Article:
Friday, September 20, 2013

Book Review: Invasion, by Walter Dean Myers (Scholastic, 2013)

Release date:  September 24, 2013

Recommended for ages 12 and up.

Award-winning author Walter Dean Myers returns to historical fiction in this riveting new war novel about the D-Day invasion.  The novel opens in May, 1944, and Josiah Wedgewood and Marcus Perry are waiting in England for the invasion they know will come, but no one knows when.  Both are from the small town of Bedford Virginia, and both are putting their life on the line.  Josiah serves in the infantry and Marcus is in an all-black transportation unit.  They're practicing over and over for the invasion, but when they leave for real, none of them could imagine the horrors awaiting them on the beach.  Told in the first person by Josiah, this novel does not spare the reader in its descriptions of the horrors of war.  And it's not only the terrors of the beach landing that we learn about, but what happens after--the terror doesn't end for those few who survive the landing.  They still are fighting the Germans tooth and nail for every French village, and more and more of Josiah's comrades become casualties of the war.  Will Josiah and Marcus ever make it back to their loved ones in Virginia?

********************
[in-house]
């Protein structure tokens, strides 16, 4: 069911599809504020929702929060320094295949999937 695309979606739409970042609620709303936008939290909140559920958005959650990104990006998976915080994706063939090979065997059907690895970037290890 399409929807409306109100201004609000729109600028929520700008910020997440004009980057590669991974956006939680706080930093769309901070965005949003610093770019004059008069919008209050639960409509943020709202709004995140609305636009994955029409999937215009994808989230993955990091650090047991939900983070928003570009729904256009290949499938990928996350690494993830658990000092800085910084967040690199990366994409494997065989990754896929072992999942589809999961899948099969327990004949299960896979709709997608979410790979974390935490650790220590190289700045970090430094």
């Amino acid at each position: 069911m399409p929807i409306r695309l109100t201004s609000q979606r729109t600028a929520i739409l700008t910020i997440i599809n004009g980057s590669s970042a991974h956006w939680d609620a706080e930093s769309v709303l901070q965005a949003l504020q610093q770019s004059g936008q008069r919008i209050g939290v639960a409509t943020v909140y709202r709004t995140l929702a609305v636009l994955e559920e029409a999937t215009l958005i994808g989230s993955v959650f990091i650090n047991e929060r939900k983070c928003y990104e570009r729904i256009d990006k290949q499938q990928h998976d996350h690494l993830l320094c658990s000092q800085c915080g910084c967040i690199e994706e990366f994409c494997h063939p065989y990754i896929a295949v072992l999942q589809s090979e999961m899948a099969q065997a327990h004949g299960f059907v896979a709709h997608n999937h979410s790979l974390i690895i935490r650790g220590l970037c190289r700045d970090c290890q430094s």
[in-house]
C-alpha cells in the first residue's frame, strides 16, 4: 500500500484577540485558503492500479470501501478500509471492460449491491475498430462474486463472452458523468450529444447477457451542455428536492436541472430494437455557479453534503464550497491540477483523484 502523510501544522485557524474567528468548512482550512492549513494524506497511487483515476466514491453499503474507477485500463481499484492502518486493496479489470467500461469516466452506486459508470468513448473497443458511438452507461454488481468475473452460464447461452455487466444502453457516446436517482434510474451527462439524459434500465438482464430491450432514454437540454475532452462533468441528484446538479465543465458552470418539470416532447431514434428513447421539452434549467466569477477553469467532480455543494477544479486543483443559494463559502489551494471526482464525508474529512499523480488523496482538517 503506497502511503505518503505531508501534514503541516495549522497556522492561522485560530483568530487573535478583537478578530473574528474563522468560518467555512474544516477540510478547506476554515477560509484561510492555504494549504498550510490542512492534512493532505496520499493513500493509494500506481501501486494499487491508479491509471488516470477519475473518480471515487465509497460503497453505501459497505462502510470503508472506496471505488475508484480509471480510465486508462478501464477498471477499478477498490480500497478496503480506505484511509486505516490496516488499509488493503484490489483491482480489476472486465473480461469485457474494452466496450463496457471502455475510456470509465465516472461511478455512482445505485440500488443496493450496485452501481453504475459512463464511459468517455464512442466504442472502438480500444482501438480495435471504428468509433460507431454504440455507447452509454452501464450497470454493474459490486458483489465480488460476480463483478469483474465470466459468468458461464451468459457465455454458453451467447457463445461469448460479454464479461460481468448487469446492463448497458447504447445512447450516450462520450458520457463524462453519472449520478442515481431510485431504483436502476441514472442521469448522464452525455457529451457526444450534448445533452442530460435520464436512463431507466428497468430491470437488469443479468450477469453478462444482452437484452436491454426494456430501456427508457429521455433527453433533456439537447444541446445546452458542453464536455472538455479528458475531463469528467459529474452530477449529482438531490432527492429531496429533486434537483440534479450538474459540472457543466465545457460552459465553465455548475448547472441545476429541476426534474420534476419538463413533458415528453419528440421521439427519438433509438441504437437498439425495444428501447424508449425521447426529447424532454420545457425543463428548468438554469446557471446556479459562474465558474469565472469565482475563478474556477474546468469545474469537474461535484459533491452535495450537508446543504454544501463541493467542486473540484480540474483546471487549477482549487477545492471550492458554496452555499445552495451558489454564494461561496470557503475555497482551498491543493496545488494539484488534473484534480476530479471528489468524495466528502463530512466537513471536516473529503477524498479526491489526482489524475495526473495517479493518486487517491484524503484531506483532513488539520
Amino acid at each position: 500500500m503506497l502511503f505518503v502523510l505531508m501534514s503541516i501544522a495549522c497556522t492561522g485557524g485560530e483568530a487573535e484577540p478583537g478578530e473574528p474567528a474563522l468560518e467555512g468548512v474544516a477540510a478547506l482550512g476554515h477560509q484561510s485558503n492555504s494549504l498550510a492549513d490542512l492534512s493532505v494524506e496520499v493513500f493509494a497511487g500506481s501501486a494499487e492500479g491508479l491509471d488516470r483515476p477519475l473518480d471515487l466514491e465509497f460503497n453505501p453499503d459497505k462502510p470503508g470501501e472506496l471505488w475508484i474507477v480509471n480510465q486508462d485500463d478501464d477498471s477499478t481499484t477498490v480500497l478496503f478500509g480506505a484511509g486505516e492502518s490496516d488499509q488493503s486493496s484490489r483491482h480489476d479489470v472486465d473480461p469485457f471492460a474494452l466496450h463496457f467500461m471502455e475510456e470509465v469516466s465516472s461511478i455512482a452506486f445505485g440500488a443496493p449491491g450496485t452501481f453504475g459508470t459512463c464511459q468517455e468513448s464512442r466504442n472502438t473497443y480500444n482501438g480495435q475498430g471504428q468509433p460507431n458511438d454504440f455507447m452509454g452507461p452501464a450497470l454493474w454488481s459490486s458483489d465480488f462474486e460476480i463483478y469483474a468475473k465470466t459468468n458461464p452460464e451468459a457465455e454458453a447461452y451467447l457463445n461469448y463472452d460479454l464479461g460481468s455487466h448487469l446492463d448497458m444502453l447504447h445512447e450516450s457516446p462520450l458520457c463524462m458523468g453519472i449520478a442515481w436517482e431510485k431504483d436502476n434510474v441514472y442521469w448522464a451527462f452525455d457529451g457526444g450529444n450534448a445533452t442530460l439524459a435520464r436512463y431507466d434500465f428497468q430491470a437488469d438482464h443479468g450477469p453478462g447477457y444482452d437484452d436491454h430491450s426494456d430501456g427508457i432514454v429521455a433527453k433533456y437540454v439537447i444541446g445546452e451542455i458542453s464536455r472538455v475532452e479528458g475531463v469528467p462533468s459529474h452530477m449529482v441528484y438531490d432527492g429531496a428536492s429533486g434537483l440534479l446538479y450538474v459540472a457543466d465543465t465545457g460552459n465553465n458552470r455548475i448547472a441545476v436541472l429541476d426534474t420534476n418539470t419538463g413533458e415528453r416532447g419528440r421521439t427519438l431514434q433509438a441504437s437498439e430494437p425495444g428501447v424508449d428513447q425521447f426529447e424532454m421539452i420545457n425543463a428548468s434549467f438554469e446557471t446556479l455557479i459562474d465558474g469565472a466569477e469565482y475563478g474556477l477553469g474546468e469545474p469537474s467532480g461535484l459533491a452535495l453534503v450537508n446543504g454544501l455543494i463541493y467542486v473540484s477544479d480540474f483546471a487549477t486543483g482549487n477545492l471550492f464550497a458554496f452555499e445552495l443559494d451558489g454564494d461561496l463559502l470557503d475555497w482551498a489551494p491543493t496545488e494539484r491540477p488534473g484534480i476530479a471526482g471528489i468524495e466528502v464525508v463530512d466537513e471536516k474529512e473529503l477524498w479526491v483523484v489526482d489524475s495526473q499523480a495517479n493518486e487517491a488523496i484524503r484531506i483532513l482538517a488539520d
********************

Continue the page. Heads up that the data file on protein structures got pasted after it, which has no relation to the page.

In an author's note, Myers writes that he conducted extensive interviews with WWII veterans for this novel.  Some of them wept when they described the 1944 invasion of Europe.  War is not an abstraction for this author--his own brother was killed in Vietnam, inspiring his novel Fallen Angels, and his son served as a military chaplain in Iraq during the Gulf War, which serves as the setting for his novel Sunrise over Fallujah.  Myers has woven the novels together by creating the character of Marcus Perry, father and uncle to characters in the other books in this trilogy.  All are freestanding novels, and can be read independently.

I highly recommend this novel for young people interested in history, World War II, and the realities of war.  The novel does contain swearing (consistent with soldiers' language) and violence fitting the theme.  Its brief length (212 pages) and powerful story and writing also make it a good choice for reluctant readers.